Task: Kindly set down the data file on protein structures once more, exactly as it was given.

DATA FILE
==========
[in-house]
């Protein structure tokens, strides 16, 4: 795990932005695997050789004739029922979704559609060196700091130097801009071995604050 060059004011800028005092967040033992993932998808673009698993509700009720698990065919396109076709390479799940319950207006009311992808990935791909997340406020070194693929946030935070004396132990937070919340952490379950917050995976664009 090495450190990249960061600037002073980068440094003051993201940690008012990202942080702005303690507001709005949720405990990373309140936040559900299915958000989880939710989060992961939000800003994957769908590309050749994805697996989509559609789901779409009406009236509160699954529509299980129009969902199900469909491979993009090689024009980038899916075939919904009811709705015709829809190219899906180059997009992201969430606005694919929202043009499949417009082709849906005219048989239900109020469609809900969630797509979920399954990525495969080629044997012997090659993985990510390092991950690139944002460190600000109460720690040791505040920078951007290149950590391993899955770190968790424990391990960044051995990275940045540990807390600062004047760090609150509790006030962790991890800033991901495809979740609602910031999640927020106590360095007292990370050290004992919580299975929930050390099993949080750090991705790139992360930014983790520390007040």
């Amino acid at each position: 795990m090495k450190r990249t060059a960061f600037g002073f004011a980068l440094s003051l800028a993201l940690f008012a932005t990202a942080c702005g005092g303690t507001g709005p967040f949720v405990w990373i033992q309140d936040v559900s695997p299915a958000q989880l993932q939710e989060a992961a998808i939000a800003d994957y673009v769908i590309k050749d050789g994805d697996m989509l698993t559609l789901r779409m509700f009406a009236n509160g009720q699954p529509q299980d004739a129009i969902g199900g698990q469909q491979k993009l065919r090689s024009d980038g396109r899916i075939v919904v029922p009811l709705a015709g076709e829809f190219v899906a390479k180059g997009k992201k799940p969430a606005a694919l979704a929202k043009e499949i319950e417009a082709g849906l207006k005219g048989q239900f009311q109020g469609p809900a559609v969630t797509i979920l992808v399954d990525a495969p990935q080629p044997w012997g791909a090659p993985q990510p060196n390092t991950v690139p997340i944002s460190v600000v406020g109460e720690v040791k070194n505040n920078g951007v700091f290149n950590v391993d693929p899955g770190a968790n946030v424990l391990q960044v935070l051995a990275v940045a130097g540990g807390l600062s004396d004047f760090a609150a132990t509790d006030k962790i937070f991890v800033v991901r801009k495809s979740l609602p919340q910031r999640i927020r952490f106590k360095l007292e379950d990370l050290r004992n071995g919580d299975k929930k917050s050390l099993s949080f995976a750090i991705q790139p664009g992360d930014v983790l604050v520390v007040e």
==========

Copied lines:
[in-house]
């Protein structure tokens, strides 16, 4: 795990932005695997050789004739029922979704559609060196700091130097801009071995604050 060059004011800028005092967040033992993932998808673009698993509700009720698990065919396109076709390479799940319950207006009311992808990935791909997340406020070194693929946030935070004396132990937070919340952490379950917050995976664009 090495450190990249960061600037002073980068440094003051993201940690008012990202942080702005303690507001709005949720405990990373309140936040559900299915958000989880939710989060992961939000800003994957769908590309050749994805697996989509559609789901779409009406009236509160699954529509299980129009969902199900469909491979993009090689024009980038899916075939919904009811709705015709829809190219899906180059997009992201969430606005694919929202043009499949417009082709849906005219048989239900109020469609809900969630797509979920399954990525495969080629044997012997090659993985990510390092991950690139944002460190600000109460720690040791505040920078951007290149950590391993899955770190968790424990391990960044051995990275940045540990807390600062004047760090609150509790006030962790991890800033991901495809979740609602910031999640927020106590360095007292990370050290004992919580299975929930050390099993949080750090991705790139992360930014983790520390007040």
């Amino acid at each position: 795990m090495k450190r990249t060059a960061f600037g002073f004011a980068l440094s003051l800028a993201l940690f008012a932005t990202a942080c702005g005092g303690t507001g709005p967040f949720v405990w990373i033992q309140d936040v559900s695997p299915a958000q989880l993932q939710e989060a992961a998808i939000a800003d994957y673009v769908i590309k050749d050789g994805d697996m989509l698993t559609l789901r779409m509700f009406a009236n509160g009720q699954p529509q299980d004739a129009i969902g199900g698990q469909q491979k993009l065919r090689s024009d980038g396109r899916i075939v919904v029922p009811l709705a015709g076709e829809f190219v899906a390479k180059g997009k992201k799940p969430a606005a694919l979704a929202k043009e499949i319950e417009a082709g849906l207006k005219g048989q239900f009311q109020g469609p809900a559609v969630t797509i979920l992808v399954d990525a495969p990935q080629p044997w012997g791909a090659p993985q990510p060196n390092t991950v690139p997340i944002s460190v600000v406020g109460e720690v040791k070194n505040n920078g951007v700091f290149n950590v391993d693929p899955g770190a968790n946030v424990l391990q960044v935070l051995a990275v940045a130097g540990g807390l600062s004396d004047f760090a609150a132990t509790d006030k962790i937070f991890v800033v991901r801009k495809s979740l609602p919340q910031r999640i927020r952490f106590k360095l007292e379950d990370l050290r004992n071995g919580d299975k929930k917050s050390l099993s949080f995976a750090i991705q790139p664009g992360d930014v983790l604050v520390v007040e």